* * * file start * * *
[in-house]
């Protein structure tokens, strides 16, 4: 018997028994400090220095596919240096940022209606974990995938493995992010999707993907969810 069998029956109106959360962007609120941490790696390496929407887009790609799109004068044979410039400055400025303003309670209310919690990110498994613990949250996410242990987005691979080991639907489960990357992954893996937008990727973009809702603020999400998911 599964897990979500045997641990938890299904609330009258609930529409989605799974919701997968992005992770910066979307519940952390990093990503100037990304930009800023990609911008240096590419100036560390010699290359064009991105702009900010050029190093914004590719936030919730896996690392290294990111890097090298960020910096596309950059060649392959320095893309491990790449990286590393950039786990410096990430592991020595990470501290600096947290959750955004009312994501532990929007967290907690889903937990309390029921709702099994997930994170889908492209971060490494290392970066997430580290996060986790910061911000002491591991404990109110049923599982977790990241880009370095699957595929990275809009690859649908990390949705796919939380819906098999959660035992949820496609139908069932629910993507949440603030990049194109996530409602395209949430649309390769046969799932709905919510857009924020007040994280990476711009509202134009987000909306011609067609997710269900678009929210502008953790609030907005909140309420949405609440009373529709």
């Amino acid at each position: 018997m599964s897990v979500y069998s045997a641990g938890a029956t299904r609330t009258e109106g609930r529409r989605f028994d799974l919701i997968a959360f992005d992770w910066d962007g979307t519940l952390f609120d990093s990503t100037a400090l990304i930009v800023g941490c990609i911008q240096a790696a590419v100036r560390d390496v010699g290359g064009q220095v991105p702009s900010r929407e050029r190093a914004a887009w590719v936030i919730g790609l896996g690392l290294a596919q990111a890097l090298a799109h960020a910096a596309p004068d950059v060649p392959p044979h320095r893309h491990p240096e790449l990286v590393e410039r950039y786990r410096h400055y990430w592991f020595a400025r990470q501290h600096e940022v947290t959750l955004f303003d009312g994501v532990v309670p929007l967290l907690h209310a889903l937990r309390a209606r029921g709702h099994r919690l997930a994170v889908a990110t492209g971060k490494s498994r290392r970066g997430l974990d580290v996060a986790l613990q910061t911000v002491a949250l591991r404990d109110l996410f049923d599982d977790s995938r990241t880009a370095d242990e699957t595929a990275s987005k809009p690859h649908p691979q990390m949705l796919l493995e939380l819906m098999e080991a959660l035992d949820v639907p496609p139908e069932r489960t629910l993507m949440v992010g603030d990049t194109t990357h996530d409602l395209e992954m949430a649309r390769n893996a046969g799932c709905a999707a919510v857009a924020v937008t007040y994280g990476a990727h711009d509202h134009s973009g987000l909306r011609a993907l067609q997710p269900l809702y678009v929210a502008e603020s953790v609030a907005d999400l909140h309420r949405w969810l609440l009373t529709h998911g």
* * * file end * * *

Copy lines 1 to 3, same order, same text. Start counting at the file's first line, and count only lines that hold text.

[in-house]
């Protein structure tokens, strides 16, 4: 018997028994400090220095596919240096940022209606974990995938493995992010999707993907969810 069998029956109106959360962007609120941490790696390496929407887009790609799109004068044979410039400055400025303003309670209310919690990110498994613990949250996410242990987005691979080991639907489960990357992954893996937008990727973009809702603020999400998911 599964897990979500045997641990938890299904609330009258609930529409989605799974919701997968992005992770910066979307519940952390990093990503100037990304930009800023990609911008240096590419100036560390010699290359064009991105702009900010050029190093914004590719936030919730896996690392290294990111890097090298960020910096596309950059060649392959320095893309491990790449990286590393950039786990410096990430592991020595990470501290600096947290959750955004009312994501532990929007967290907690889903937990309390029921709702099994997930994170889908492209971060490494290392970066997430580290996060986790910061911000002491591991404990109110049923599982977790990241880009370095699957595929990275809009690859649908990390949705796919939380819906098999959660035992949820496609139908069932629910993507949440603030990049194109996530409602395209949430649309390769046969799932709905919510857009924020007040994280990476711009509202134009987000909306011609067609997710269900678009929210502008953790609030907005909140309420949405609440009373529709």
């Amino acid at each position: 018997m599964s897990v979500y069998s045997a641990g938890a029956t299904r609330t009258e109106g609930r529409r989605f028994d799974l919701i997968a959360f992005d992770w910066d962007g979307t519940l952390f609120d990093s990503t100037a400090l990304i930009v800023g941490c990609i911008q240096a790696a590419v100036r560390d390496v010699g290359g064009q220095v991105p702009s900010r929407e050029r190093a914004a887009w590719v936030i919730g790609l896996g690392l290294a596919q990111a890097l090298a799109h960020a910096a596309p004068d950059v060649p392959p044979h320095r893309h491990p240096e790449l990286v590393e410039r950039y786990r410096h400055y990430w592991f020595a400025r990470q501290h600096e940022v947290t959750l955004f303003d009312g994501v532990v309670p929007l967290l907690h209310a889903l937990r309390a209606r029921g709702h099994r919690l997930a994170v889908a990110t492209g971060k490494s498994r290392r970066g997430l974990d580290v996060a986790l613990q910061t911000v002491a949250l591991r404990d109110l996410f049923d599982d977790s995938r990241t880009a370095d242990e699957t595929a990275s987005k809009p690859h649908p691979q990390m949705l796919l493995e939380l819906m098999e080991a959660l035992d949820v639907p496609p139908e069932r489960t629910l993507m949440v992010g603030d990049t194109t990357h996530d409602l395209e992954m949430a649309r390769n893996a046969g799932c709905a999707a919510v857009a924020v937008t007040y994280g990476a990727h711009d509202h134009s973009g987000l909306r011609a993907l067609q997710p269900l809702y678009v929210a502008e603020s953790v609030a907005d999400l909140h309420r949405w969810l609440l009373t529709h998911g």